Frente Amplio wins elections in Uruguay

By Daniel Renfrew
4 November 2004

Montevideo—In elections held on Sunday, October 31, the center-left Frente Amplio (Broad Front) coalition came to power for the first time in Uruguay, with Socialist Party physician Tabaré Vázquez taking almost 52 percent of the popular vote for president, thereby avoiding a runoff.

Vázquez addressed a crowd of thousands from the balcony of the Hotel Presidente in the downtown capital Montevideo at just past 9 pm, urging, “Celebrate, Uruguayans, celebrate. Victory is yours.” The celebrations had already begun, however, with throngs of people heading to the polls earlier than usual and taking part in processions of cars, bicycles and pedestrians draped in flags surging through Montevideo’s downtown and coastal areas, and particularly in working class neighborhoods across the city. As exit poll results became known, spontaneous street celebrations took hold of the capital and in several cities of the interior.

Days before, on October 27th, a sea of hundreds of thousands of Uruguayans waving the red, blue, and white flags of the Frente Amplio (FA) massed in downtown Montevideo for the coalition’s official closing act before Sunday’s elections. Organizers and some media accounts estimated the numbers at the rally at half a million people, making it perhaps the largest political demonstration in the history of this small South American country of 3.4 million citizens. Cities of the interior such as Canelones, Melo and Maldonado also witnessed their largest political demonstrations ever in support of the FA in the run-up to the elections.

Up to 60,000 economic émigrés and former political exiles from the dictatorship years of 1973-85 had arrived by plane, bus and ferry from places such as Argentina, Brazil, Mexico, Europe, the United States and Australia to take part in elections that do not allow for absentee or consular voting.

The vote represented an overwhelming popular repudiation of the free-market policies of the incumbent Colorado administration of outgoing President Jorge Batlle. The Colorados won a historically low vote total of 10 percent, the worst election results ever for the “party of the government” that has ruled Uruguay for most of its history as a republic. Guillermo Stirling, former Interior Minister in the Batlle administration, was nominated as the Colorado presidential candidate and sacrificial goat to head the party’s guaranteed historic failure.

Batlle represented one of the Bush administration’s most servile supporters in Latin America, currying favor with Washington by supporting the war on Iraq—despite polls showing 90 percent of the population opposed to it—and sending peacekeeping troops to Haiti and backing the US bid to isolate Cuba.

The new government will include a number of politicians who faced imprisonment, torture and exile under the former military-controlled regime. The electoral coalition was initially formed by the Socialist and Communist parties in 1971, but was joined in 1989 by ex-members of the urban guerrilla movement, the Tupamaros, as well as the Christian Democratic Party and other bourgeois political forces.

Five years of a deep recession and decades of economic restructuring have left in ruins what was once a relatively developed welfare state known as the “Switzerland of South America.” After the country bottomed out with the socio-economic depression of 2002, the Frente Amplio won the support of broad layers of the population with the promise of working for a renewed and “different” Uruguay.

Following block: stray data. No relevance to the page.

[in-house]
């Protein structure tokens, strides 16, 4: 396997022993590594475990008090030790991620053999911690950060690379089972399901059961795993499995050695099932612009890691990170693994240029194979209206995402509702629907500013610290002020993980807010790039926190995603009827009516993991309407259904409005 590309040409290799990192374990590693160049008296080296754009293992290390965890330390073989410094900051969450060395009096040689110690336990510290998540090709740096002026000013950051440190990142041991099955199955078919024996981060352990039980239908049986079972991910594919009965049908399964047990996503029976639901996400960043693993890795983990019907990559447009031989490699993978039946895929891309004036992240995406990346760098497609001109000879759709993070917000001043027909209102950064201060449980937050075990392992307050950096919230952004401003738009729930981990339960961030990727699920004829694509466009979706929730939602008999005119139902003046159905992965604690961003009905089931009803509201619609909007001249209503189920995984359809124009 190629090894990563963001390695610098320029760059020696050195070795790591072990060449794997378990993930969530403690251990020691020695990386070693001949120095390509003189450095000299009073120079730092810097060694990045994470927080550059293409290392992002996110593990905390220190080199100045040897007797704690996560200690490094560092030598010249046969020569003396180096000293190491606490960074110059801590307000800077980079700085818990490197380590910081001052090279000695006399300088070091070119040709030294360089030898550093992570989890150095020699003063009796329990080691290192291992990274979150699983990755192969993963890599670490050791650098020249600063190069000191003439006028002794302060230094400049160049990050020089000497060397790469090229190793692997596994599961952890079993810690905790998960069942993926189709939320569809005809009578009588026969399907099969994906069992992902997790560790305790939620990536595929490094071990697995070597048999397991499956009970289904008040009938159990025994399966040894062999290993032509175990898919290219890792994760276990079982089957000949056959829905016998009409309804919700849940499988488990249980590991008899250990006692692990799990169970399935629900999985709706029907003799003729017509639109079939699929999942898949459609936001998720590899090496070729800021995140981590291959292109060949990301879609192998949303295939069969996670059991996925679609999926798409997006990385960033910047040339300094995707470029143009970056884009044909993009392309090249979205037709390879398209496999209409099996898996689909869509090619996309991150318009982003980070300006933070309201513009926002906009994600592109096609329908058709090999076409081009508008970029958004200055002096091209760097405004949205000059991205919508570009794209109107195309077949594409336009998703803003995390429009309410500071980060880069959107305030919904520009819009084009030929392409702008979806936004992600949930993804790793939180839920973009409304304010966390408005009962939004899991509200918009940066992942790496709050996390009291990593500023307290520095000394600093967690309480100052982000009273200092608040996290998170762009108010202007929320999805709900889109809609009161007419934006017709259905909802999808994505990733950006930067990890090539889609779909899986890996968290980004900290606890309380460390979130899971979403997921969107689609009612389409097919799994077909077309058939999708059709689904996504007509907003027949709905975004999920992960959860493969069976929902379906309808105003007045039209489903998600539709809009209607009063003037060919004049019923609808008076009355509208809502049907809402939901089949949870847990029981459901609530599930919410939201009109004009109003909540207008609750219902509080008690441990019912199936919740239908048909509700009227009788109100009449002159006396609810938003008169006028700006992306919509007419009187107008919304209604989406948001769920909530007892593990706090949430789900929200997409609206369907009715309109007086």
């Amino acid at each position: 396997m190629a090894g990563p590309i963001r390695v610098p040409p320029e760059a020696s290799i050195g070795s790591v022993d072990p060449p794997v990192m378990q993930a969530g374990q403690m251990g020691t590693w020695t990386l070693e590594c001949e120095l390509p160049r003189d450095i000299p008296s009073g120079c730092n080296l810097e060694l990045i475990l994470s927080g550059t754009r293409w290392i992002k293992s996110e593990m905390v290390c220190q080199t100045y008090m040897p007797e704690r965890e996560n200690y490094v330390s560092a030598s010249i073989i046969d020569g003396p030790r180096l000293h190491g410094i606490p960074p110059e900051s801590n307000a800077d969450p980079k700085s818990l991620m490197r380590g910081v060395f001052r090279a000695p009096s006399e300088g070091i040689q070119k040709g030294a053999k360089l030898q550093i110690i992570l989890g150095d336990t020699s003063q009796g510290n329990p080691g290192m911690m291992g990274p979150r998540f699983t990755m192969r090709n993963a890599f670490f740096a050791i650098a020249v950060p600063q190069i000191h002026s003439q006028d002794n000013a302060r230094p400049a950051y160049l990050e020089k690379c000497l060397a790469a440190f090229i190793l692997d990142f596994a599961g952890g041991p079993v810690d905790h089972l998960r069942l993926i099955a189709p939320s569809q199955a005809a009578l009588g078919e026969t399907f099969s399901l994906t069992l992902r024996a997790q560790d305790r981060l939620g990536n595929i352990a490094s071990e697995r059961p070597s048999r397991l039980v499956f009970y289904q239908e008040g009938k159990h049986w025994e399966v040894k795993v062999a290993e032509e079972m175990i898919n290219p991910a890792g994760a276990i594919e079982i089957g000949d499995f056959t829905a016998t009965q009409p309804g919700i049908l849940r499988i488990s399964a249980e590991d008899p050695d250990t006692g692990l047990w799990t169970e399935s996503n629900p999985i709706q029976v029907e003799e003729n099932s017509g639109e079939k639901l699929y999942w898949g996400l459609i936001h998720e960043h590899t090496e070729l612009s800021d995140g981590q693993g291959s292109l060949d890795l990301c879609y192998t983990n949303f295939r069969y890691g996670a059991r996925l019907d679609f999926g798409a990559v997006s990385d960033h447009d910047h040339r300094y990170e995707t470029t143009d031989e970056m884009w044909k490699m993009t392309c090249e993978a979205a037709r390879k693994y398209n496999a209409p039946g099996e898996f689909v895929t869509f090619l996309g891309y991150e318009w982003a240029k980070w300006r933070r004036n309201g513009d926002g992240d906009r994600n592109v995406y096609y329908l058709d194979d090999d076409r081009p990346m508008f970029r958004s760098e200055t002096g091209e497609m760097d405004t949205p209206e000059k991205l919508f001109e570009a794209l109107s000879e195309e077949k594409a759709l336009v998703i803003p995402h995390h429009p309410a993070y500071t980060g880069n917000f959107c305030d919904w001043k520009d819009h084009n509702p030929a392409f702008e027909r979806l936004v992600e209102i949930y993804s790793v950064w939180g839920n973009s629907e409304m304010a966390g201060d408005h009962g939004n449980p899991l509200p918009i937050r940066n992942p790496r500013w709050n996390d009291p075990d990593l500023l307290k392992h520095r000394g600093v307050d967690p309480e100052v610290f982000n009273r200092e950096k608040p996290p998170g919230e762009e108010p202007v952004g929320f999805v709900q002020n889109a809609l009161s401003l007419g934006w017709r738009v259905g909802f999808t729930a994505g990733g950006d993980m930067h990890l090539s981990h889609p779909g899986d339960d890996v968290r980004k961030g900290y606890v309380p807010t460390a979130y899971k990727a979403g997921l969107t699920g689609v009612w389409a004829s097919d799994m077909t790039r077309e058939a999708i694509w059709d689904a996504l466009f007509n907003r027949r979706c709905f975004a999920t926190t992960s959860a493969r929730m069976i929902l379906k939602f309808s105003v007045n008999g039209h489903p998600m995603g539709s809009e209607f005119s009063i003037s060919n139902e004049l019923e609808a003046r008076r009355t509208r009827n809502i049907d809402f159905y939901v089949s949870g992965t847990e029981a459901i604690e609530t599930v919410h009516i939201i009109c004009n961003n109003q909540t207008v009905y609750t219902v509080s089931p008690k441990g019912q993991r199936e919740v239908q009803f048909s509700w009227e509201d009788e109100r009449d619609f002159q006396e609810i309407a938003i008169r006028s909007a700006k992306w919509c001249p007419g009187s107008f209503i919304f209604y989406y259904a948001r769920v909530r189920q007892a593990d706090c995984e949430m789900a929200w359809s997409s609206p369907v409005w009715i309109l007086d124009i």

There are definite limits, however, on how “different” the country can become under the leadership of a heterogeneous coalition that includes bourgeois parties, such as the Christian Democrats, and which is committed to fulfilling Uruguay’s obligations to make payments on a foreign debt of $12 billion.

The rise of the Frente Amplio

Victory for the Frente Amplio represents an historic break with 174 years of alternating rule between the country’s two major capitalist parties, the Colorados and the Blancos. The FA had controlled the Montevideo municipality since 1989. Their victory Sunday extended the party’s control across the entire country, bringing it into office for the first time in at least eight, and possibly up to ten of Uruguay’s 19 Departments.

At stake in these elections were the presidency as well as senate and legislative seats in a parliamentary system of proportional representation. An electoral “reform” that was passed in 1996 in order to stave off a victory by the Frente Amplio requires that parties obtain “50 percent plus one” of the popular vote to win in the first round, or else the top two parties compete in a run-off election one month later.

Prior to the run-off system, simple majorities were enough to claim the presidency. Blanco President Luis Alberto Lacalle had won the 1989 elections with only 38 percent of votes cast, and the two-time Colorado President Julio Maria Sanguinetti won the 1994 elections with roughly 35 percent of the vote, with only three or four percentages separating first from third place. In 1999, the Frente Amplio won the plurality with 40 percent of the vote, but subsequently lost in the run-off to the Colorado Batlle.

The FA will control 17 of 30 senate seats and 53 of 99 legislative seats in the Lower Chamber of parliament.

The majority faction within the coalition, with nearly 30 percent of its internal vote, has become the Movimiento de Participación Popular (MPP), led by the former Tupamaro, José Mujica, and consisting of an eclectic group of followers. It displaces the previous majority of Vázquez’s Socialist Party. The second largest internal party vote, at nearly 18 percent, was that of Danilo Astori’s Asamblea Uruguay, a conservative social democratic faction. They were closely followed by the Socialists at 15 percent. The Stalinist Communist Party, which historically has dominated the Uruguayan union movement, gained just 6 percent of the internal vote, while a collection of so-called “radical” parties—Guevarists and the Posadist POR among others—polled less than 5 percent.

Though the Nationalist Blanco Party did not make it to the runoff, they nevertheless polled 50 percent more than in the previous elections and will thus be awarded more senate and legislative seats, reaching 11 senators and 35 representatives. The party won at least nine, and up to eleven, Departments of the Interior. The Blanco candidate was Jorge Larrañaga, a populist demagogue who has managed to revive somewhat the fortunes of the Blancos after a weak third place finish in 1999.